SSI x Edges of Earth: Diving Consciously - Lessons from the Bait Ball Shoals

Moalboal hosts one of the world’s most accessible and impressive sardine bait balls. In Edges of Earth’s latest news, discover what diving among 4 million sardines is like and the surprising lessons learnt about diving sustainably - with nature’s wellbeing front and center.

How do you embark on a two-year global dive expedition that highlights positive ocean news? The inception of our project, "Edges of Earth," can be traced back to a transformative solo dive in Taveuni Island, Fiji, hailed as the soft coral capital of the world. Surrounded by the staggering beauty of expansive soft coral walls and the rich biodiversity, I was captivated and wanted to know so much more. 

On Taveuni, I had the privilege of engaging with local dive experts whose lifelong experiences in these waters told tales of audacious exploration, self-discovery and an unparalleled bond with the ocean. These stories and their deeply resonant themes laid the foundation for our ambitious expedition.

It wasn’t just the breathtaking biodiversity that stuck with me, but more so the profound narratives of those connected to the Fijian waters. These tales of profound oceanic bonds left me feeling like I needed to do more personally. I needed to learn more about the ocean, listen to those who hold the knowledge, and share the uncovered findings in whatever way I could. As I knew I was not the only one interested in this kind of insight. 

In an era dominated by distressing news, it became quite clear how to focus this expedition. We needed to spotlight the positive news and progress happening around the world. The mainstream often overshadows uplifting accounts with disheartening narratives. And since the beginning, we wanted to change that. 

To highlight the good news, we had to find it first.

That meant searching for genuine people on the frontlines of ocean conservation and restoration who wanted to share their stories. Seeing is believing. So we thought if we could show what others are doing to contribute, perhaps it would inspire others, giving them some options for how they too can get involved. With that, Edges of Earth was no longer a concept, it was an actionable expedition. 

Plotting the journey’s course has presented challenges. Initially slated as a 12-month voyage, it has since expanded to 24 months. After all, the vast and largely uncharted expanse of our oceans demands more time.

Diving deep into marine conservation.

Today, our itinerary consists of "deep locations," where we immerse ourselves for a month, partnering with local experts to unearth and share unique marine stories, such as what we have done in the Philippines. Conversely, there are "unexpected locations" that, while not remote, conceal intriguing underwater secrets. An instance of this was our exploration of the last shellfish reefs in Hong Kong’s Pearl River Delta.

Each destination on our expedition shares a common thread: invaluable marine ecosystems and dedicated conservationists working to protect them. This insight has been the driver for the 24-month itinerary, meticulously crafted over two years.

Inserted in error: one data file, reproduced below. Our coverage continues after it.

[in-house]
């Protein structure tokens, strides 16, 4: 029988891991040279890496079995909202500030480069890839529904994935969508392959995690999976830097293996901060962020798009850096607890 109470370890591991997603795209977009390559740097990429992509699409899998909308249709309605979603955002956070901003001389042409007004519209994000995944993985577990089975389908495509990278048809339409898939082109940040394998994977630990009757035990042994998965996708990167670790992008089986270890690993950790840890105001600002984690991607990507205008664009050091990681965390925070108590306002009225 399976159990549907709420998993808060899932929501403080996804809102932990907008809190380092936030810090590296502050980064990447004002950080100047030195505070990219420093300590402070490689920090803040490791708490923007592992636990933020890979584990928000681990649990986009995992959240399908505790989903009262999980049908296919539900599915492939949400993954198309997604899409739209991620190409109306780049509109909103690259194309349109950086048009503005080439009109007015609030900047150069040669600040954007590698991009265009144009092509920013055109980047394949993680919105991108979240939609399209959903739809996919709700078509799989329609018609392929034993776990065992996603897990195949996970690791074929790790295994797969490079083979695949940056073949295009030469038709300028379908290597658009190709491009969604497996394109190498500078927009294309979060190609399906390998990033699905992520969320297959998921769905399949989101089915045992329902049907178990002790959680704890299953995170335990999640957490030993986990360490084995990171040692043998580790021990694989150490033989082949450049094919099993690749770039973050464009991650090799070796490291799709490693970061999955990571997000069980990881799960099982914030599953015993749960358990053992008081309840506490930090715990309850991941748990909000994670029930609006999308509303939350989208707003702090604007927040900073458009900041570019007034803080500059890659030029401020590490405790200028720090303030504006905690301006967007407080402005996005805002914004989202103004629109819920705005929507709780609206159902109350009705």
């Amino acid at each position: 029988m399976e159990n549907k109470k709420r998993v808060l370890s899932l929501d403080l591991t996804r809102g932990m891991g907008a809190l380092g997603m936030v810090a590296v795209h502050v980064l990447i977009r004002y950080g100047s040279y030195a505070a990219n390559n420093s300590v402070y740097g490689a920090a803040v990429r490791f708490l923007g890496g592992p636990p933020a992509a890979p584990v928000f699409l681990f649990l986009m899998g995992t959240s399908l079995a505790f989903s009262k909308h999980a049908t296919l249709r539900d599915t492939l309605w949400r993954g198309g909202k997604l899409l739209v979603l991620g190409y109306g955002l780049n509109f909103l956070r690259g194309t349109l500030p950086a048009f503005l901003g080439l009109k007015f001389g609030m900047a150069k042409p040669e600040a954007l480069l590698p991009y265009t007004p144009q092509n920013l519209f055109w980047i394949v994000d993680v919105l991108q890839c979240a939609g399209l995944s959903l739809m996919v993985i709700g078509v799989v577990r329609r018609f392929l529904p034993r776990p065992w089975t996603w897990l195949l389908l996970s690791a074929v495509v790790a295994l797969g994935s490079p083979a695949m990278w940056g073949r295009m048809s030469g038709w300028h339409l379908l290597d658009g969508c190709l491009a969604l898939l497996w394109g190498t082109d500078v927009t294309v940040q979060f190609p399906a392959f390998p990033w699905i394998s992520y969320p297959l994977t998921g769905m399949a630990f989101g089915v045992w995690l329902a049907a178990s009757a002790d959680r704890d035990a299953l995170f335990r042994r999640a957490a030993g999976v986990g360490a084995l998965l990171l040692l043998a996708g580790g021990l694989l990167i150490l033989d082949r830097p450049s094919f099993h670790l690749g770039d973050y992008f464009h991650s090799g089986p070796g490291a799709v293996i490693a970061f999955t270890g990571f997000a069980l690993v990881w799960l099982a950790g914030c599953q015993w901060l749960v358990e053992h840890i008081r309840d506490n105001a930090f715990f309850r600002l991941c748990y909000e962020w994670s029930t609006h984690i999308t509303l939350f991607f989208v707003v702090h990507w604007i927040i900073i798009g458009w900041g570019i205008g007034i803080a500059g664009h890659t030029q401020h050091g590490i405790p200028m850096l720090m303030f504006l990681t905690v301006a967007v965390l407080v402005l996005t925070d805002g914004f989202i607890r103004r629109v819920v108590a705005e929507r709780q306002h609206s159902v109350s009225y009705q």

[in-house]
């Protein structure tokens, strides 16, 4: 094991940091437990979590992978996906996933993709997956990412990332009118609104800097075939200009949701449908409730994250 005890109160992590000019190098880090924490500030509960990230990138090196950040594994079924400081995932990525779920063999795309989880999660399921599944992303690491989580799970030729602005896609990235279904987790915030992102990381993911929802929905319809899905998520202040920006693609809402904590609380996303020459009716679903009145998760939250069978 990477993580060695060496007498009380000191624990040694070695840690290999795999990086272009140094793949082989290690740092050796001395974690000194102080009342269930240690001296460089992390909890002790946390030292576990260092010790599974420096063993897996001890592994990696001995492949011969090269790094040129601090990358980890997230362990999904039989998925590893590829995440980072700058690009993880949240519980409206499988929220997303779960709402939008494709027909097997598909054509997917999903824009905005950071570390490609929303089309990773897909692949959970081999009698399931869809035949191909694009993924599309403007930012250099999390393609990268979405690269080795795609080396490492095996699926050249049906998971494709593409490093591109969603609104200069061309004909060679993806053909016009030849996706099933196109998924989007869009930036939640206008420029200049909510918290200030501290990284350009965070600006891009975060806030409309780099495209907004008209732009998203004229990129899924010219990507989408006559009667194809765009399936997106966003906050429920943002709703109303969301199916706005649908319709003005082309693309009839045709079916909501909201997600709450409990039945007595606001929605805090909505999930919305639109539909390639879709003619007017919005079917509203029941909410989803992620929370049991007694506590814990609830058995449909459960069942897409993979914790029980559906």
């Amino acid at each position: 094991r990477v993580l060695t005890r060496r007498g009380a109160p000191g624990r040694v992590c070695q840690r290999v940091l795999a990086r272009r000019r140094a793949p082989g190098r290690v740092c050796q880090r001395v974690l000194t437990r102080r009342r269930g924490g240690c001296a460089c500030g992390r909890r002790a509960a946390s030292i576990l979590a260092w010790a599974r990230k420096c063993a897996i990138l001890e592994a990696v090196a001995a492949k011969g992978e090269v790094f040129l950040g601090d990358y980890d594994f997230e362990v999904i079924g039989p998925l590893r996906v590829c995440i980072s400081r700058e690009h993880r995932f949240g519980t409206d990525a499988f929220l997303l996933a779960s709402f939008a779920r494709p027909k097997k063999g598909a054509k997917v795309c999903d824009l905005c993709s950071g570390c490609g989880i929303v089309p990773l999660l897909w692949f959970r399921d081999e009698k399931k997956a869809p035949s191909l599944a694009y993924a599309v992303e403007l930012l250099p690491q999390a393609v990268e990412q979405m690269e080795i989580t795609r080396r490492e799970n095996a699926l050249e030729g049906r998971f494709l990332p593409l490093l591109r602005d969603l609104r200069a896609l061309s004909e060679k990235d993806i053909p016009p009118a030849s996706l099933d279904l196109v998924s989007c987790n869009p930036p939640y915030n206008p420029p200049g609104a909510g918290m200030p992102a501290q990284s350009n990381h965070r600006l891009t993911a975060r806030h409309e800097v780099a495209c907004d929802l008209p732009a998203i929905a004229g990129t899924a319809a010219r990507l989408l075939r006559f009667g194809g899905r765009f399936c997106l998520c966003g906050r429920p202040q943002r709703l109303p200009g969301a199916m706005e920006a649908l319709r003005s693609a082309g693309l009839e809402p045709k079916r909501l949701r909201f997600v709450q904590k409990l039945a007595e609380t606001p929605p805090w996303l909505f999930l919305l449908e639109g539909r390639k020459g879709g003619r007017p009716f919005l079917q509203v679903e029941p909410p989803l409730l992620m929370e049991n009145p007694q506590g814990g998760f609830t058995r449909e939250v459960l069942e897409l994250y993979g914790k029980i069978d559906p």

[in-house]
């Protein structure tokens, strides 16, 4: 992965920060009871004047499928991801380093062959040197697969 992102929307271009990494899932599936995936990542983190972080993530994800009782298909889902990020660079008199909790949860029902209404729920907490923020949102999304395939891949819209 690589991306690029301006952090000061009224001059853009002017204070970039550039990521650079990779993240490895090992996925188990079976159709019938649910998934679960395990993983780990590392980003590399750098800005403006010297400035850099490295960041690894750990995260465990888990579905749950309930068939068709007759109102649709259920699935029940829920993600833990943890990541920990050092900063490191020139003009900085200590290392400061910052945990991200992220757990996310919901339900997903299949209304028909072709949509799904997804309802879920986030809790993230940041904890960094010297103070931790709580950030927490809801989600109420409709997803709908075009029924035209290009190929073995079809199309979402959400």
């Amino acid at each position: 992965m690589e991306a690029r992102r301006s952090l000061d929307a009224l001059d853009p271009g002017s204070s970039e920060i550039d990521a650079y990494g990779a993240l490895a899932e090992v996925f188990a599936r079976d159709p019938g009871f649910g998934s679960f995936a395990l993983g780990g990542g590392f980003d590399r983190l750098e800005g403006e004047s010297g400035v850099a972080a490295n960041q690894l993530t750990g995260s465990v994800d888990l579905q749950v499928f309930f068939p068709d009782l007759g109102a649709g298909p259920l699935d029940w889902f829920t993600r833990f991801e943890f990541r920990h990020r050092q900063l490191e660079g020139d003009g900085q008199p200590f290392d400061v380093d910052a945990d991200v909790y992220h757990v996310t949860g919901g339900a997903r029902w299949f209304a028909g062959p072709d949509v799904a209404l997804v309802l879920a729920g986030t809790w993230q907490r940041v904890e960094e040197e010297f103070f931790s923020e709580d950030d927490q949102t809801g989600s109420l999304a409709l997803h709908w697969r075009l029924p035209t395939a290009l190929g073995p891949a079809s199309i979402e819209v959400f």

As we have gotten further along in our voyage, we have added what we call "pit stops" to the plan. These are extraordinary events occurring precisely when we were in a given region, moments too remarkable to miss but those that were not necessarily part of the core expedition trail. 

The Philippines captivated us with its grand spectacle: the permanent sardine bait ball.

This became one of the marquee pit stops along the way, the more we started to learn about sardines. 

What is a sardine bait ball?

A sardine bait ball refers to a phenomenon wherein these small fish group together in a compact, spherical formation in the open ocean. This defensive behavior is usually a response to the presence of predators, such as sharks, dolphins and seabirds. By sticking closely together in large numbers, individual fish reduce their chances of being singled out and eaten. The movement of the bait ball is synchronous, with each fish mirroring the movements of its neighbor, creating a dynamic visual experience that makes this tiny fish seem like a gigantic one when all of them are working so closely together. 

The occurrence of any species of bait ball is of immense ecological significance. These formations represent a critical food source for a variety of marine predators, ensuring their sustenance and survival. The frenzied feeding event can gather diverse species ranging from pelagic birds diving from above to large marine species attacking from below. 

In particular, one of the most renowned occurrences of the bait ball formation is the annual sardine run along the eastern coast of South Africa. During this event, billions of sardines migrate northward, leading to one of the largest marine predation events on the planet.

Apart from South Africa, bait ball phenomena can also be observed in various other oceanic regions, including the coasts of California, Mexico and Australia, particularly when conditions are right for small fish to congregate and migrate.

Finding the elusive bait balls of Moalboal.

Moalboal in the Philippines hosts one of the most accessible yet still elusive sardine bait balls. Before even getting on a boat and plunging into the water to see the sardines in action, there is quite a long journey ahead on land. It begins with a flight to Cebu, the country’s second-largest city. From there, a three-hour drive leads to Moalboal—a tiny area that is known for its tiny fish!